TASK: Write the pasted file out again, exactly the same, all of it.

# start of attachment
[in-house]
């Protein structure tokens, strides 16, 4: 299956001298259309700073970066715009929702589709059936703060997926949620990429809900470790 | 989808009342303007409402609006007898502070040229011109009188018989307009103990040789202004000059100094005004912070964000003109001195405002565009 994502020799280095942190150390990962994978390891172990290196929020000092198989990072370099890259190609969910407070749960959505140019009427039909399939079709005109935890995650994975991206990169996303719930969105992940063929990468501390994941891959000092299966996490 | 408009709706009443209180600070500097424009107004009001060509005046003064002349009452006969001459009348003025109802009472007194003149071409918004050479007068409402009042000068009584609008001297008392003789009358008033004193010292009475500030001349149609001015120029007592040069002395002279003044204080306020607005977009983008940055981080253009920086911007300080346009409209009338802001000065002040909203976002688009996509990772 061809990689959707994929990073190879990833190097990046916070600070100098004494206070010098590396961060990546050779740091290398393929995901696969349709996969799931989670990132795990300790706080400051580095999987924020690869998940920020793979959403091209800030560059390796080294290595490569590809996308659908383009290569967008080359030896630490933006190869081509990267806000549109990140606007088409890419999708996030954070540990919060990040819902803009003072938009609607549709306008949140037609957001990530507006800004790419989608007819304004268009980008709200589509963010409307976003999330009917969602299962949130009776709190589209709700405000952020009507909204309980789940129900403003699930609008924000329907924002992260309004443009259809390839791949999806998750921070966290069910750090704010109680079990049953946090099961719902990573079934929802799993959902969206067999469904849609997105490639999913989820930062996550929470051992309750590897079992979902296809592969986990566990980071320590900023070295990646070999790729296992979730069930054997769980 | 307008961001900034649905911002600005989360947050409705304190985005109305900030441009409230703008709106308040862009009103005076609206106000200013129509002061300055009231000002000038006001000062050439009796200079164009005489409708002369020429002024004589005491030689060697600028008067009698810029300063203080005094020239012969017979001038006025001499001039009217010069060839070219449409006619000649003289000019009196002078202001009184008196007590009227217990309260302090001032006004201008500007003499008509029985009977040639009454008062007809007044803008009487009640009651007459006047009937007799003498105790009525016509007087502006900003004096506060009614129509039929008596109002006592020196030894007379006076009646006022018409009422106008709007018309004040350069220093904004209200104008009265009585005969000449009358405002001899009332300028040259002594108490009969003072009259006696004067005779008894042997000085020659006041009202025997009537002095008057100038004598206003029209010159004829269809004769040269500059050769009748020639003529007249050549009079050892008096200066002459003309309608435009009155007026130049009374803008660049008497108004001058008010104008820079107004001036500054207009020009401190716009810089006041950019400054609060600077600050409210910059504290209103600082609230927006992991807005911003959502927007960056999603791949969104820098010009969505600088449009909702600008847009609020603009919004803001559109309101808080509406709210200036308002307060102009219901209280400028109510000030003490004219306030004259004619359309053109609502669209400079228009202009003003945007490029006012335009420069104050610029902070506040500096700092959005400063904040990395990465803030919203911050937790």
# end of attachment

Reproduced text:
[in-house]
């Protein structure tokens, strides 16, 4: 299956001298259309700073970066715009929702589709059936703060997926949620990429809900470790 | 989808009342303007409402609006007898502070040229011109009188018989307009103990040789202004000059100094005004912070964000003109001195405002565009 994502020799280095942190150390990962994978390891172990290196929020000092198989990072370099890259190609969910407070749960959505140019009427039909399939079709005109935890995650994975991206990169996303719930969105992940063929990468501390994941891959000092299966996490 | 408009709706009443209180600070500097424009107004009001060509005046003064002349009452006969001459009348003025109802009472007194003149071409918004050479007068409402009042000068009584609008001297008392003789009358008033004193010292009475500030001349149609001015120029007592040069002395002279003044204080306020607005977009983008940055981080253009920086911007300080346009409209009338802001000065002040909203976002688009996509990772 061809990689959707994929990073190879990833190097990046916070600070100098004494206070010098590396961060990546050779740091290398393929995901696969349709996969799931989670990132795990300790706080400051580095999987924020690869998940920020793979959403091209800030560059390796080294290595490569590809996308659908383009290569967008080359030896630490933006190869081509990267806000549109990140606007088409890419999708996030954070540990919060990040819902803009003072938009609607549709306008949140037609957001990530507006800004790419989608007819304004268009980008709200589509963010409307976003999330009917969602299962949130009776709190589209709700405000952020009507909204309980789940129900403003699930609008924000329907924002992260309004443009259809390839791949999806998750921070966290069910750090704010109680079990049953946090099961719902990573079934929802799993959902969206067999469904849609997105490639999913989820930062996550929470051992309750590897079992979902296809592969986990566990980071320590900023070295990646070999790729296992979730069930054997769980 | 307008961001900034649905911002600005989360947050409705304190985005109305900030441009409230703008709106308040862009009103005076609206106000200013129509002061300055009231000002000038006001000062050439009796200079164009005489409708002369020429002024004589005491030689060697600028008067009698810029300063203080005094020239012969017979001038006025001499001039009217010069060839070219449409006619000649003289000019009196002078202001009184008196007590009227217990309260302090001032006004201008500007003499008509029985009977040639009454008062007809007044803008009487009640009651007459006047009937007799003498105790009525016509007087502006900003004096506060009614129509039929008596109002006592020196030894007379006076009646006022018409009422106008709007018309004040350069220093904004209200104008009265009585005969000449009358405002001899009332300028040259002594108490009969003072009259006696004067005779008894042997000085020659006041009202025997009537002095008057100038004598206003029209010159004829269809004769040269500059050769009748020639003529007249050549009079050892008096200066002459003309309608435009009155007026130049009374803008660049008497108004001058008010104008820079107004001036500054207009020009401190716009810089006041950019400054609060600077600050409210910059504290209103600082609230927006992991807005911003959502927007960056999603791949969104820098010009969505600088449009909702600008847009609020603009919004803001559109309101808080509406709210200036308002307060102009219901209280400028109510000030003490004219306030004259004619359309053109609502669209400079228009202009003003945007490029006012335009420069104050610029902070506040500096700092959005400063904040990395990465803030919203911050937790």